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Title: RECOVERY ACT - Thylakoid Assembly and Folded Protein Transport by the Tat Pathway

Assembly of functional photosystems complete with necessary intrinsic (membrane-bound) and extrinsic proteins requires the function of at least 3 protein transport pathways in thylakoid membranes. Our research focuses on one of those pathways, a unique and essential protein transport pathway found in the chloroplasts of plants, bacteria, and some archaebacteria, the Twin arginine translocation (Tat) system. The chloroplast Tat (cpTat) system is thought to be responsible for the proper location of ~50% of thylakoid lumen proteins, several of which are necessary for proper photosystem assembly, maintenance, and function. Specifically, cpTat systems are unique because they transport fully folded and assembled proteins across ion tight membranes using only three membrane components, Tha4, Hcf106, and cpTatC, and the protonmotive force generated by photosynthesis. Despite the importance of the cpTat system in plants, the mechanism of transport of a folded precursor is not well known. Our long-term goal is to investigate the role protein transport systems have on organelle biogenesis, particularly the assembly of membrane protein complexes in thylakoids of chloroplasts. The objective of this proposal is to correlate structural changes in the membrane-bound cpTat component, Tha4, to the mechanism of translocation of folded-precursor substrates across the membrane bilayer by using a cysteinemore » accessibility and crosslinking approach. Our central hypothesis is that the precursor passes through a proteinaceous pore of assembled Tha4 protomers that have undergone a conformational or topological change in response to transport. This research is predicated upon the observations that Tha4 exists in molar excess in the membrane relative to the other cpTat components; its regulated assembly to the precursor-bound receptor; and our data showing oligomerization of Tha4 into very large complexes in response to transport. Our rationale for these studies is that understanding cpTat system mechanism in chloroplasts will lead to a better understanding of the biogenesis of photosynthetic membranes potentially providing a means to engineer photosynthetic complexes into synthetic membranes for energy production. We are especially well prepared to undertake this project because we have developed a novel functional replacement assay, which was used to demonstrate a correlation of Tha4 oligomerization to transport. Thylakoids of plant chloroplasts provide a very robust, reliable assay to gain mechanistic detail about cpTat systems, providing most of the biochemical analyses to date. We plan to test our central hypothesis and accomplish the overall objective of this proposal by (1) Identifying the cpTat component(s) that interact with the mature domain of precursor during transport, (2) Determining the organization of the cpTat translocon, and (3) Comparing Tha4 topology in thylakoids during active transport and at rest. The proposed studies are innovative due to our ability to correlate structural changes in cpTat protein complexes during the transport of precursor. At the completion of this project, we expect to know the cpTat component(s) that interacts directly with the mature domain of the precursor, important because it is not known which components comprise the pore for passage of the mature domain. We also expect to know the arrangement of the components in the cpTat transport complex through direct interaction between Tha4 and the other CpTat components, a key point to establishing the mechanism of translocation. Lastly, we expect to correlate topological changes of Tha4 with precursor transport, key to establishing Tha4's role in the transport process. The successful completion of these studies is expected to have an important impact in understanding chloroplast biogenesis and assembly of photosynthetic complexes in plants and photosynthetic bacteria.« less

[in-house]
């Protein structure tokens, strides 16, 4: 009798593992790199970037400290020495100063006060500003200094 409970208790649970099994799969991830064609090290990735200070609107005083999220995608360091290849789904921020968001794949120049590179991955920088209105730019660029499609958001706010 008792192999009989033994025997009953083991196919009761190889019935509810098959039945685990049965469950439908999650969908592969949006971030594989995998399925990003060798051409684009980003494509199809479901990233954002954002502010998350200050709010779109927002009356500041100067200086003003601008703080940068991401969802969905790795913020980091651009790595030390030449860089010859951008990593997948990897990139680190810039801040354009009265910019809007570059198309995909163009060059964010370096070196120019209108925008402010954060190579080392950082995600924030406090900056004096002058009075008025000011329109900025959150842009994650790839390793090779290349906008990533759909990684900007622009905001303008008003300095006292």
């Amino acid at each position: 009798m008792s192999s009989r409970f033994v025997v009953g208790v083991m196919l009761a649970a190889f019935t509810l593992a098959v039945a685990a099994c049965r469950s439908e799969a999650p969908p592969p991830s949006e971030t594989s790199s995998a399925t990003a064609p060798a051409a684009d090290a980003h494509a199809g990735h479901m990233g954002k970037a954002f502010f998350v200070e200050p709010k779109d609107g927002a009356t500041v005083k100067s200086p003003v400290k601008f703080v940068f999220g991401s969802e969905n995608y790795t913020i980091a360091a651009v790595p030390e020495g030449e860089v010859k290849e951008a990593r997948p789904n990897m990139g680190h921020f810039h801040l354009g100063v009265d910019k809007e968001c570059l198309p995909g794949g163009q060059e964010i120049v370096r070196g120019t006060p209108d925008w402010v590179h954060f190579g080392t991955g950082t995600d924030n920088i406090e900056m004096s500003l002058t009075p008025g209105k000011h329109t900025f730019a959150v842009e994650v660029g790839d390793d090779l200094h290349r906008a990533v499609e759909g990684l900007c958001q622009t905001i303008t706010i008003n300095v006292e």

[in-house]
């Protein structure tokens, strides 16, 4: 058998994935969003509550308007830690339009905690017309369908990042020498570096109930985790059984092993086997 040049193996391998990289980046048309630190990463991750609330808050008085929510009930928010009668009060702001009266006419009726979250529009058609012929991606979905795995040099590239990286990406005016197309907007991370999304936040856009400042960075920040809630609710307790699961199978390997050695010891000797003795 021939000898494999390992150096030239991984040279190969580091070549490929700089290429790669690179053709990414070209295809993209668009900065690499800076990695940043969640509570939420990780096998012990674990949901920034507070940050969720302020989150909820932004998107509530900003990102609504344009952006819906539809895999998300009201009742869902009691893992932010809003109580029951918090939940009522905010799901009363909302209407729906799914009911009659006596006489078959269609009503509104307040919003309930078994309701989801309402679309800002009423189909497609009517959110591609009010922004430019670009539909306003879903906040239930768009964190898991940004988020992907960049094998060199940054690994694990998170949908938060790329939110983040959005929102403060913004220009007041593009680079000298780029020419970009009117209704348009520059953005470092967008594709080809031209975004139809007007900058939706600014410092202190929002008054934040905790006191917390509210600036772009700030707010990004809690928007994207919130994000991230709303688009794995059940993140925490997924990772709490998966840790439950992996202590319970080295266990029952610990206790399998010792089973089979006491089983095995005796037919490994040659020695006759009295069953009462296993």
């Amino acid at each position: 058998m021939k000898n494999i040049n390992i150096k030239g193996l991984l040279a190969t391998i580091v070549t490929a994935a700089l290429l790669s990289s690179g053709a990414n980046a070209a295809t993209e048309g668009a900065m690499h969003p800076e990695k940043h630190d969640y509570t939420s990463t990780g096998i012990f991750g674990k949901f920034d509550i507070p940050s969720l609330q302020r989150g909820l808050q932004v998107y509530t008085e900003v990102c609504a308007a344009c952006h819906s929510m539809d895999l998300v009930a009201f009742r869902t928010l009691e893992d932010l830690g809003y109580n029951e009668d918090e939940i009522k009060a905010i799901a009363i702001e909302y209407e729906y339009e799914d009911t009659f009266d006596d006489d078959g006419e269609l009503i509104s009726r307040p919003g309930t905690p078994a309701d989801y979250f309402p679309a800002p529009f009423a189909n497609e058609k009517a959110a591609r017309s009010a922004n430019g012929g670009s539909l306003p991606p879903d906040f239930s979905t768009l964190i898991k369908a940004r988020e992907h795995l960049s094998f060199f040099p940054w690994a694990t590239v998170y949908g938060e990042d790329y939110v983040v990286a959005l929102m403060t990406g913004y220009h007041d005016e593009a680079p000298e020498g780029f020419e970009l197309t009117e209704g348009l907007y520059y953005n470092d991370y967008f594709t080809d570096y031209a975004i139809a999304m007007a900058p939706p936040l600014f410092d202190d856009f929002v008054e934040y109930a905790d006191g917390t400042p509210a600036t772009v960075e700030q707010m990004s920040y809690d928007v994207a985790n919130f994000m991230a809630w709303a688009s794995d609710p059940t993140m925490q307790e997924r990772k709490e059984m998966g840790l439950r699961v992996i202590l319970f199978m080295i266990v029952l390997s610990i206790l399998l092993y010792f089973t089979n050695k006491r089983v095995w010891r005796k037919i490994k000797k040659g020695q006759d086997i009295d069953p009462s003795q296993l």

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  1. Miami Univ., Oxford, OH (United States)
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Technical Report
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Related Information: Debjani Pal, Kristen Fite, and Carole Dabney-Smith. Direct interaction between precursor mature domain and transport component Tha4 during Twin Arginine Transport (Tat) of chloroplasts. Plant Physiology 161:990-1001. doi:10.1104/pp.112.207522.Cassie Aldridge, Amanda Storm, Kenneth Cline, and Carole Dabney-Smith. The chloroplast Twin Arginine Transport (Tat) component, Tha4, undergoes conformational changes leading to Tat protein transport. J. Biol. Chem. 2012 287: 34752-34763. doi:10.1074/jbc.M112.385666Zhang, L., Liu, L., Maltsev, S., Lorigan, G.A., and Dabney-Smith, C. Investigating the interaction between the transmembrane domain of Hcf106 and phospholipid bilayer by solid-state NMR spectroscopy. Chem Phys Lipids. Doi: 10.1016/j.chemphyslip.2013.09.002Zhang, L., Liu, L., Maltsev, S., Lorigan, G.A., and Dabney-Smith, C. Investigating the interaction between amphipathic helix of Hcf106 peptides and the phospholipid bilayer by solid-state NMR spectroscopy. BBA: Biomembranes. doi: 10.1016/j.bbamem.2013.10.007Dabney-Smith, C., & Storm, A. (2014). Protein Routing Processes in the Thylakoid. In S. M. Theg & F.-A. Wollman, Advances in Plant Biology (Vol. 5, pp. 271–289). New York, NY: Springer New York. doi:10.1007/978-1-4939-1136-3_10.
Research Org:
Miami Univ., Oxford, OH (United States)
Sponsoring Org:
USDOE Office of Science (SC), Basic Energy Sciences (BES) (SC-22)
Country of Publication:
United States
59 BASIC BIOLOGICAL SCIENCES; protein transport; thylakoid membrane organization; chloroplast biogenesis